Former Pike River Coal chief executive Peter Whittall was a "dodgy git'' and a "megalomaniac'' who blamed others for his mistakes, the Royal Commission of Inquiry was told today.

Sometimes tearful, general manager mines Doug White painted a picture of terse management relationships in the lead-up to the November 2010 mining disaster that claimed 29 lives.

He said Mr Whittall, now his former boss, was "still a dodgy git'' in a personal email three days before the underground explosion.

In an interview afterwards with police, Mr White also called him "overbearing, quite dictatorial, megalomaniac''.


"I can't recall anyone actually standing up to him. He would normally get what he wanted,'' Mr White said.

He also said his former boss "blames everyone else (he tells lies too)'' for stuff-ups, including purchasing what was arguably the wrong mining machinery.

He confirmed that Mr Whittall gave safety manager Neville Rockhouse an "unnecessary'' public dressing down.

"There were certainly jibes on a number of occasions,'' and an "air'' at management meetings whenever Mr Whittall was present.

Numerous witnesses have said they thought things had improved throughout the mine under Mr White's management.

However, by September 2010 - two months before the mine exploded - Mr White himself was on the verge of leaving.

Many systems had already been set up when he arrived at Pike River 10 months before the disaster, and he had wrongly assumed they were all working.

Until late October, despite his position, only four staff reported directly to him, the rest to Mr Whittall.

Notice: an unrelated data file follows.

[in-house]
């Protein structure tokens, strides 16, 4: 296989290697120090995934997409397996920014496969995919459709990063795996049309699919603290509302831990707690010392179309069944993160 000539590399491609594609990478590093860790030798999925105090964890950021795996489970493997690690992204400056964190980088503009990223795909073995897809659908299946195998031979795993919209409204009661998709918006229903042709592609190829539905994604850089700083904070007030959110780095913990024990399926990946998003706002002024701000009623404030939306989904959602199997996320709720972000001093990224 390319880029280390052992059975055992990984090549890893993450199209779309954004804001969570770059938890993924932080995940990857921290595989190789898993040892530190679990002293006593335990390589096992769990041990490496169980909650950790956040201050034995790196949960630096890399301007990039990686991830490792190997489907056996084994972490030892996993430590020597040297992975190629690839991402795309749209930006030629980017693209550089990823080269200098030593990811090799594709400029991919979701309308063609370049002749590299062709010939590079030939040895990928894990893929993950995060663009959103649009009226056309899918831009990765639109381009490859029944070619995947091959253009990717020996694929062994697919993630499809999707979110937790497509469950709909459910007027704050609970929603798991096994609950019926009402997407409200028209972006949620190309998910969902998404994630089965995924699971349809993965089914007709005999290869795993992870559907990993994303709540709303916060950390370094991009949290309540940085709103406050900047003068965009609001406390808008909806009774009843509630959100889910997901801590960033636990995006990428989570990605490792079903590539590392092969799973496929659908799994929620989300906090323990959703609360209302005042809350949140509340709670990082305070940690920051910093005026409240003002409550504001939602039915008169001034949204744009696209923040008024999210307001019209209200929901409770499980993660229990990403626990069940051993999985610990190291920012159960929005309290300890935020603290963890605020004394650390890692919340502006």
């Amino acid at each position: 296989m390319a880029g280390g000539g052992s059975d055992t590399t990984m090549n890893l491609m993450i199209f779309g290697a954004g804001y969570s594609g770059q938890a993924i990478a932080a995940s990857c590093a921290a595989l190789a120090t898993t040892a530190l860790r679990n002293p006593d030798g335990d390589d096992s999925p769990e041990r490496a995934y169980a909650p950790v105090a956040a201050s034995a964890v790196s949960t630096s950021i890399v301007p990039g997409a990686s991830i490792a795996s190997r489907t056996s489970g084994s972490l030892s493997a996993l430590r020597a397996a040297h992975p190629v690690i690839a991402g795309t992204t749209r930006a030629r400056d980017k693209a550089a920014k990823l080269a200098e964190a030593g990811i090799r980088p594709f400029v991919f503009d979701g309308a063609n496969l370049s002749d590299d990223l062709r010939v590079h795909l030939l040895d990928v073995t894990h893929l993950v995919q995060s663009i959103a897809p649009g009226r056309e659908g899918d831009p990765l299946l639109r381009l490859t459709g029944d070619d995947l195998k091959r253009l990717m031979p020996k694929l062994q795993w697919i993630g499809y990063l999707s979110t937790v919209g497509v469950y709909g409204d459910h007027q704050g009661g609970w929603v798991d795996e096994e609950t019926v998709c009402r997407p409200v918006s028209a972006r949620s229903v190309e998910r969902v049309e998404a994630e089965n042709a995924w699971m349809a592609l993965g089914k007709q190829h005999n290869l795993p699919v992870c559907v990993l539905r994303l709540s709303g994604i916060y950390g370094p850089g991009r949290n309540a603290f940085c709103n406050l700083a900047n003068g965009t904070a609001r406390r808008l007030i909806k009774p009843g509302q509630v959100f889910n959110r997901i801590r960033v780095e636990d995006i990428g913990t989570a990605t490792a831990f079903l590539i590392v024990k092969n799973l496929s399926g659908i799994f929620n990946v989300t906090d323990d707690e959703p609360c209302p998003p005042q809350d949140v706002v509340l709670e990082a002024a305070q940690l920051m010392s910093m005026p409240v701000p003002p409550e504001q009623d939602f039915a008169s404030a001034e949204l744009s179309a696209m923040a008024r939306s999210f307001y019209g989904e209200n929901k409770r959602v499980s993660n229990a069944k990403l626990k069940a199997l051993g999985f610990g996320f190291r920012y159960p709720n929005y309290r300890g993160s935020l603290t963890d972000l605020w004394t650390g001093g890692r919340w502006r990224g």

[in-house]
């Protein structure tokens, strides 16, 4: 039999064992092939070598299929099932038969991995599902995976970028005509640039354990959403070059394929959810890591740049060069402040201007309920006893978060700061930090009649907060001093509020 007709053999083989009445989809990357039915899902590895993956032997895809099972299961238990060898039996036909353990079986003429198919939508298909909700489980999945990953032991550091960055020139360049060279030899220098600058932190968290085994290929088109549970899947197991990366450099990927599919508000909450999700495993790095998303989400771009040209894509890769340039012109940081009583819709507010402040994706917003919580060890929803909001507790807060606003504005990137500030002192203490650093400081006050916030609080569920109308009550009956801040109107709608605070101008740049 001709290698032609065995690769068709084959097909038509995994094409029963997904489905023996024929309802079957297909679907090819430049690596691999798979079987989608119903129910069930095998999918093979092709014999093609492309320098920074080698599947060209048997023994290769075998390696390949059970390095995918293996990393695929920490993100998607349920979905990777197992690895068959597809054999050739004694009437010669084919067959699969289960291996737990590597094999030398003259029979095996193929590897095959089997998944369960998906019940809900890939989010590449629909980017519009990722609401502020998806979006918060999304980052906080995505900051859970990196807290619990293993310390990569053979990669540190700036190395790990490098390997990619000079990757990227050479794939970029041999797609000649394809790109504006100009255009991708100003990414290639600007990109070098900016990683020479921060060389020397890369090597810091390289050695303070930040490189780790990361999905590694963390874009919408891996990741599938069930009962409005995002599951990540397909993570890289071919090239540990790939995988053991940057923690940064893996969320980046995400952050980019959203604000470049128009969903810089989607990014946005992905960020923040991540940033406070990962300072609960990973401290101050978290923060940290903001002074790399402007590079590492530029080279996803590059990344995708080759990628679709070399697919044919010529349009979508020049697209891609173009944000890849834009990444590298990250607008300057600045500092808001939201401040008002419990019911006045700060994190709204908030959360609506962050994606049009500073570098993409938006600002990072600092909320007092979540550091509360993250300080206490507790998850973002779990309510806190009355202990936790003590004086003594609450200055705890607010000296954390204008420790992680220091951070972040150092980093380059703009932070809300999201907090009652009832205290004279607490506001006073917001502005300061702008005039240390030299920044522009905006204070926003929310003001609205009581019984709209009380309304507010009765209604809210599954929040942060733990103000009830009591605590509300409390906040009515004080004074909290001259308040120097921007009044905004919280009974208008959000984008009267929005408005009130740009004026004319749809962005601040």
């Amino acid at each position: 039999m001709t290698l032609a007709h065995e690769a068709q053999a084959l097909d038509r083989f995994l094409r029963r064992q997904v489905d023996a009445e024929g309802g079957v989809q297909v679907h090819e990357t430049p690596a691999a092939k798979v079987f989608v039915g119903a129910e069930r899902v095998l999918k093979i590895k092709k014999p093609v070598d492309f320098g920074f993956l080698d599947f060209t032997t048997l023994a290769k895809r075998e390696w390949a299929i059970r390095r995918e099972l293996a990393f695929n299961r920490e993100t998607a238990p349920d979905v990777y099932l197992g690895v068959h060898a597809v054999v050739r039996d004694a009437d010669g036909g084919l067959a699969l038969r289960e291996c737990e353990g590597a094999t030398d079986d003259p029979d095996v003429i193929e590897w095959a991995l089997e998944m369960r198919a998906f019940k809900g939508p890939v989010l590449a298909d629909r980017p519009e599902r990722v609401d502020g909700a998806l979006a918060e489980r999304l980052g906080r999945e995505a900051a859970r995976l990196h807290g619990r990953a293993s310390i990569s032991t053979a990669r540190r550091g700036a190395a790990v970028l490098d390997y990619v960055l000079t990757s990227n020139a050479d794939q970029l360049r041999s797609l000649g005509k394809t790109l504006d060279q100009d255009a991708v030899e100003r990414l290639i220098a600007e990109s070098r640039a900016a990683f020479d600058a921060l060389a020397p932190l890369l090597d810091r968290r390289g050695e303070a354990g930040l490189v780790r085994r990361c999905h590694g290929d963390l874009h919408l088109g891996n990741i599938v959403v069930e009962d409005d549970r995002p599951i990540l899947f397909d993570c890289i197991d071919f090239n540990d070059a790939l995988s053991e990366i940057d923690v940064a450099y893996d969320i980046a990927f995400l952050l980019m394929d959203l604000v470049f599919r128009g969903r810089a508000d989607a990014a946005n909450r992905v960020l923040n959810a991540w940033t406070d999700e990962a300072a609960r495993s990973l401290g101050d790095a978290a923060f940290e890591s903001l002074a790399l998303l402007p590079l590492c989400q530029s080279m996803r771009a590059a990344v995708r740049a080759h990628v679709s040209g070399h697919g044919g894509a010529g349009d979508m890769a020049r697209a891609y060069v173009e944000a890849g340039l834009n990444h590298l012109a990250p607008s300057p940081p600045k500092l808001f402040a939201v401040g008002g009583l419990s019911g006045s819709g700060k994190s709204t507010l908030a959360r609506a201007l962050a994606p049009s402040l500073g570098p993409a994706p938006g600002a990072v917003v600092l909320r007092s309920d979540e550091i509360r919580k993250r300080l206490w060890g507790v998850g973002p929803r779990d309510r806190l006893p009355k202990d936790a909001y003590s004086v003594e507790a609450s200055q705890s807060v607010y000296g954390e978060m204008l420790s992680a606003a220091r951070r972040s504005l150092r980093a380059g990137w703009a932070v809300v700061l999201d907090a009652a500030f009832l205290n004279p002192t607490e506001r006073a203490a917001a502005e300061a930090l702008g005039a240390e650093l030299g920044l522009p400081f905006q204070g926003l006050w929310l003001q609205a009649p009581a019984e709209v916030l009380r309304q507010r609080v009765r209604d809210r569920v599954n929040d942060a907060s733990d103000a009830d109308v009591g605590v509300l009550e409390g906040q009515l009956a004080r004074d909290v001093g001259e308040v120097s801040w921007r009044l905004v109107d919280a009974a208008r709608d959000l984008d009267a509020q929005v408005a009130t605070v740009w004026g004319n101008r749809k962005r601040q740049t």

Mr Whittall "micro-managed'' everything, even questioning why a jersey and socks were being purchased.

Over time, Mr White began to feel "unnecessary'', but he told himself to "harden up'', spoke to his family about it and made the decision to stay.

"I'm not saying I regret that, I believe I made it for all the right reasons.''

He changed his mind in November after being told off for giving visiting stockbrokers information that resulted in a share price fall for the company.

Asked today about the demands on his time in the months leading up to the disaster, he replied: "Where would you like me to start?''

"Believe you me, I was kept busy. I was underground up to three times a week, constantly engaging with employees, extolling safe work.''


Mr White has many years' experience running mines, and was a former senior mines inspector in Queensland.

"You knew full well what was expected in a well-run, well-managed, safe mine,'' Engineering, Printing and Manufacturing Union lawyer Nigel Hampton QC said.

Mr White said when he turned up at Pike River in January 2010 the mine "needed a cuddle''.

"Initially I had concerns over ventilation, and the state of ventilation devices and the state of stone dusting."

He said he acted to improve those areas. The West Coast "No.8 wire, she'll be right'' attitude alarmed him.

Mr White accepted that serious incidents had not been drawn to his attention.


"Everyone knew what the system was supposed to be,'' he said, but it was not followed on a number of occasions.

Mr White was not among those charged by the Department of Labour, and his lawyer said today that he did not think the police had any evidence to charge him either.

However, for the second day before the Royal Commission, he repeatedly stopped Mr White from answering questions to avoid self-incrimination.

The hearing continues.